Some films build themselves so determinedly around a central performance that you can't imagine them existing without their star. Wild Rose is such an animal. Tom Harper's fist-pumping Glaswegian crowd pleaser relies as heavily on Jessie Buckley – a Kerry woman whose time has come – as Top Hat did on the talents of Fred and Ginger.
There are many other things to admire in this tale of an ex-con with dreams of Nashville. Harper directs the domestic scenes with an accomplished ease that suggests Ken Loach in one of his lighter moods. Nicole Taylor’s screenplay finds a satisfactory way of extracting itself from apparently inescapable dead ends in the later stages. But this is all about the Buckster.
Famously a runner-up on the BBC’s I’d Do Anything, brilliant in the recent Beast, she proves herself to have everything you needed to be a star in 1948.
She has a flip way with screwball that allows her to hit all the beats without losing the sense of the line. She responds to cues from the actors around her. She has a voice that, as well as being technically strong, is good at telling the stories the big numbers in golden-age movies needed to be told.
There is more good news for Buckley. With musicals (or musically inclined films, anyway) taking more cash than at any point in the previous 50 years, she also has all you need to be a supernova in 2019.
The charm of Jessie and her supporting players – who wouldn't fall for Julie Waters as a stalwart Scottish mum? – does much to distract from jarring problems at the film's centre. To strain a musical analogy, the verse and choruses are strong, but the middle eight hits too many of the wrong notes.
We’ll get there in a bar or two.
The picture begins at a profane allegro with Rose-Lynn Harlan being released from prison and, after a rude shag in characteristically inhospitable Clydeside pasture, reuniting with her two kids and touching base at the local country music bar. (Rose-Lynn objects fervently to the term “country and western”.)
There then begins a tussle between our hero’s family obligations and her ambitions to pursue fame in Music City. The script allows Rose-Lynn to be just irresponsible enough to justify her nice, if bossy, mum’s disappointment – at least one opportunity is nearly scuppered by a bag o’ cans – but not so wretched that she loses our support.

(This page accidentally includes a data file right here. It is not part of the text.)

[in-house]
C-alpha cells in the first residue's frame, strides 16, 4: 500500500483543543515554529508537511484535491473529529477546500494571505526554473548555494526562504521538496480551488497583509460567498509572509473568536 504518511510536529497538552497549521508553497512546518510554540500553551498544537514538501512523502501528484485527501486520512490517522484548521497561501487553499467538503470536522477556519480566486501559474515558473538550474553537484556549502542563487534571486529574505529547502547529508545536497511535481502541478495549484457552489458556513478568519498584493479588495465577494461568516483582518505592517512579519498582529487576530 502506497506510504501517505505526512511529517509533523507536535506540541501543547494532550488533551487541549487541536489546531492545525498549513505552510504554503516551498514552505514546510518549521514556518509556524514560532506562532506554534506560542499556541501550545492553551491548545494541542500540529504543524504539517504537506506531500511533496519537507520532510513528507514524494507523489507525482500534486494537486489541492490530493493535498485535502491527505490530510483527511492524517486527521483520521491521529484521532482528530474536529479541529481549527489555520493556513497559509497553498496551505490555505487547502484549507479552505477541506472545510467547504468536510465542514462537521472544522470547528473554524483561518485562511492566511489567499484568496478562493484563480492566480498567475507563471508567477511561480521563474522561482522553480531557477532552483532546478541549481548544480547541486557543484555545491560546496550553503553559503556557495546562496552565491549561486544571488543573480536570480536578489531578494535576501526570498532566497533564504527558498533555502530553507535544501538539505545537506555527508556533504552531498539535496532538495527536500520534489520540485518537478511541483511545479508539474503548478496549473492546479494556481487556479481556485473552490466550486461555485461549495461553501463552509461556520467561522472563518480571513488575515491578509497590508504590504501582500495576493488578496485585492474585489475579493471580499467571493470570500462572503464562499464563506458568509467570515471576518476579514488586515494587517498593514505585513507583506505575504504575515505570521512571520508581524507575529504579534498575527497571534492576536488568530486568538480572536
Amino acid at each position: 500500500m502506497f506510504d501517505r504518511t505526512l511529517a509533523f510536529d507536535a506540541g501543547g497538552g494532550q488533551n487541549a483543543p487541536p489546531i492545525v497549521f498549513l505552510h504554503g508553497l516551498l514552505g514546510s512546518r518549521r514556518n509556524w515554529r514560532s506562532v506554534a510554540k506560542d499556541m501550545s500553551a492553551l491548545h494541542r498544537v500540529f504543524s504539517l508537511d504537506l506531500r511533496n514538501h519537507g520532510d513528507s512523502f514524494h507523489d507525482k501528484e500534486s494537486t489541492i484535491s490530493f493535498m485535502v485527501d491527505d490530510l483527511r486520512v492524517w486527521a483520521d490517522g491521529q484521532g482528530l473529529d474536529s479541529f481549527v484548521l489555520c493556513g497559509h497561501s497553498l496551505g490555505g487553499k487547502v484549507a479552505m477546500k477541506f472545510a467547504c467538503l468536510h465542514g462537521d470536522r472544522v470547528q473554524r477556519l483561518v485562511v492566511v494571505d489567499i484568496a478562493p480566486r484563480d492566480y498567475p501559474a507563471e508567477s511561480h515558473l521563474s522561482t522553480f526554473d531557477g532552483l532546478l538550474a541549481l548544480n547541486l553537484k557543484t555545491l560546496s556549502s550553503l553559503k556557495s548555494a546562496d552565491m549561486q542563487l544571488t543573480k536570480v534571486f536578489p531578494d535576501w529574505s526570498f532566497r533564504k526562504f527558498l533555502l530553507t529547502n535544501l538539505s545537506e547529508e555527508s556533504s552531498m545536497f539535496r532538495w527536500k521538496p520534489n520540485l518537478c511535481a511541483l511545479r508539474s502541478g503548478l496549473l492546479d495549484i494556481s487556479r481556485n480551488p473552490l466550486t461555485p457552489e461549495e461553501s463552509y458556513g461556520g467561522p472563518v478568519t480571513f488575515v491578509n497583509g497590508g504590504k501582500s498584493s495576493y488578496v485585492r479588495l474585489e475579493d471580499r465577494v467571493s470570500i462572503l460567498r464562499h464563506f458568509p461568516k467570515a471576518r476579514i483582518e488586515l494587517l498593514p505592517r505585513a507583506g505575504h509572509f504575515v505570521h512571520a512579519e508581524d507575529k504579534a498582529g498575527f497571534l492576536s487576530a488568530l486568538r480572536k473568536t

Much of the film involves a negotiation between mother and daughter for a mutually agreed policy on an emotional two-state solution.
So far, so gritty. So far, so much mince and tatties. Then that middle eight.
The films clunks when it treats the admirable Bob Harris – the BBC DJ best known for The Old Grey Whistle Test – to the sort of celebrity cameo you'd expect from a 1970s sitcom. The characters worship him more than most real people are likely to worship Bob Harris in 2019 (John Peel might have worked 15 years ago). He is nicer than Jesus. He advises her to be her true self, to not give up, to live the dream and to blah, guff, blah-blah.
More damaging is the lengthy subplot that sees Susannah (the excellent Sophie Okonedo), a nice middle-class English lady, descend from the suburbs to grant Rose-Lynn’s career a patina of mock-Tudor respectability.
Let’s be fair. It’s good that the film has cast a person of colour in a role that would normally go to a white actor. It’s nice that, for once, the posh person doesn’t turn out to be a snobby monster.
But there remains an awkward sense that Susannah – whose dialogue exhibits none of the energy allowed the working-class characters – is here to set leafy order against Rose-Lynne’s inner-city chaos. Are we still doing that?
No matter. The train hurtles with such momentum to its satisfactory conclusion that there is scarcely time to worry about those stubborn infelicities. See it. Have fun. Come back in a month for the sing-along version.
Opens on April 12th